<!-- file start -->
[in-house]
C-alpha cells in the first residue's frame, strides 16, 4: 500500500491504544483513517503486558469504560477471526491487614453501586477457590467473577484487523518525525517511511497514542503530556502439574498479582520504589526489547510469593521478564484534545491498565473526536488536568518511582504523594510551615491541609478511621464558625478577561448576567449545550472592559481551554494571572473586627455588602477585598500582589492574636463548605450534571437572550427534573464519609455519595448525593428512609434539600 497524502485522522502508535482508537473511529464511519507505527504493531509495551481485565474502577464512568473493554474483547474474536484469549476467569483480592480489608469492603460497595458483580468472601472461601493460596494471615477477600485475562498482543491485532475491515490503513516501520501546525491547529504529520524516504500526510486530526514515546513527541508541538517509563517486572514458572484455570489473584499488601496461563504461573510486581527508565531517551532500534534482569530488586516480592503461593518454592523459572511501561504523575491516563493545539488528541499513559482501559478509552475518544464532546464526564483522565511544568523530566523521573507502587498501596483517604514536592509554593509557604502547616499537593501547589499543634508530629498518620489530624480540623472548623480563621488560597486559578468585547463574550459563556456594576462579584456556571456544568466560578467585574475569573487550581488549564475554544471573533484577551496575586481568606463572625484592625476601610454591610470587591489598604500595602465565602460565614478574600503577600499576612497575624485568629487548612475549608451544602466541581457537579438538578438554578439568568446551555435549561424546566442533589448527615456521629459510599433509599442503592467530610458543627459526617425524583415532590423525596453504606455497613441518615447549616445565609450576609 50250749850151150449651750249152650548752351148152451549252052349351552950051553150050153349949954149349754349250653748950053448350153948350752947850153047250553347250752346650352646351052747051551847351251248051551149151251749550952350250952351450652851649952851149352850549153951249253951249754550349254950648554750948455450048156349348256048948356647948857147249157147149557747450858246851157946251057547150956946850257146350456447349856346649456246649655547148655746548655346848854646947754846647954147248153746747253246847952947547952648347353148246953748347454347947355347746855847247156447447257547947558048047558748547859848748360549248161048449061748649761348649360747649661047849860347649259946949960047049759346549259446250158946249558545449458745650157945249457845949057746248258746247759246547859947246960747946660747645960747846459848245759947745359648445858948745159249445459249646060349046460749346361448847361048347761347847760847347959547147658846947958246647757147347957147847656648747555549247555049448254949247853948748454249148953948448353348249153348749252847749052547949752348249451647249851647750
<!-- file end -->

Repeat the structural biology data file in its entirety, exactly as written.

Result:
[in-house]
C-alpha cells in the first residue's frame, strides 16, 4: 500500500491504544483513517503486558469504560477471526491487614453501586477457590467473577484487523518525525517511511497514542503530556502439574498479582520504589526489547510469593521478564484534545491498565473526536488536568518511582504523594510551615491541609478511621464558625478577561448576567449545550472592559481551554494571572473586627455588602477585598500582589492574636463548605450534571437572550427534573464519609455519595448525593428512609434539600 497524502485522522502508535482508537473511529464511519507505527504493531509495551481485565474502577464512568473493554474483547474474536484469549476467569483480592480489608469492603460497595458483580468472601472461601493460596494471615477477600485475562498482543491485532475491515490503513516501520501546525491547529504529520524516504500526510486530526514515546513527541508541538517509563517486572514458572484455570489473584499488601496461563504461573510486581527508565531517551532500534534482569530488586516480592503461593518454592523459572511501561504523575491516563493545539488528541499513559482501559478509552475518544464532546464526564483522565511544568523530566523521573507502587498501596483517604514536592509554593509557604502547616499537593501547589499543634508530629498518620489530624480540623472548623480563621488560597486559578468585547463574550459563556456594576462579584456556571456544568466560578467585574475569573487550581488549564475554544471573533484577551496575586481568606463572625484592625476601610454591610470587591489598604500595602465565602460565614478574600503577600499576612497575624485568629487548612475549608451544602466541581457537579438538578438554578439568568446551555435549561424546566442533589448527615456521629459510599433509599442503592467530610458543627459526617425524583415532590423525596453504606455497613441518615447549616445565609450576609 50250749850151150449651750249152650548752351148152451549252052349351552950051553150050153349949954149349754349250653748950053448350153948350752947850153047250553347250752346650352646351052747051551847351251248051551149151251749550952350250952351450652851649952851149352850549153951249253951249754550349254950648554750948455450048156349348256048948356647948857147249157147149557747450858246851157946251057547150956946850257146350456447349856346649456246649655547148655746548655346848854646947754846647954147248153746747253246847952947547952648347353148246953748347454347947355347746855847247156447447257547947558048047558748547859848748360549248161048449061748649761348649360747649661047849860347649259946949960047049759346549259446250158946249558545449458745650157945249457845949057746248258746247759246547859947246960747946660747645960747846459848245759947745359648445858948745159249445459249646060349046460749346361448847361048347761347847760847347959547147658846947958246647757147347957147847656648747555549247555049448254949247853948748454249148953948448353348249153348749252847749052547949752348249451647249851647750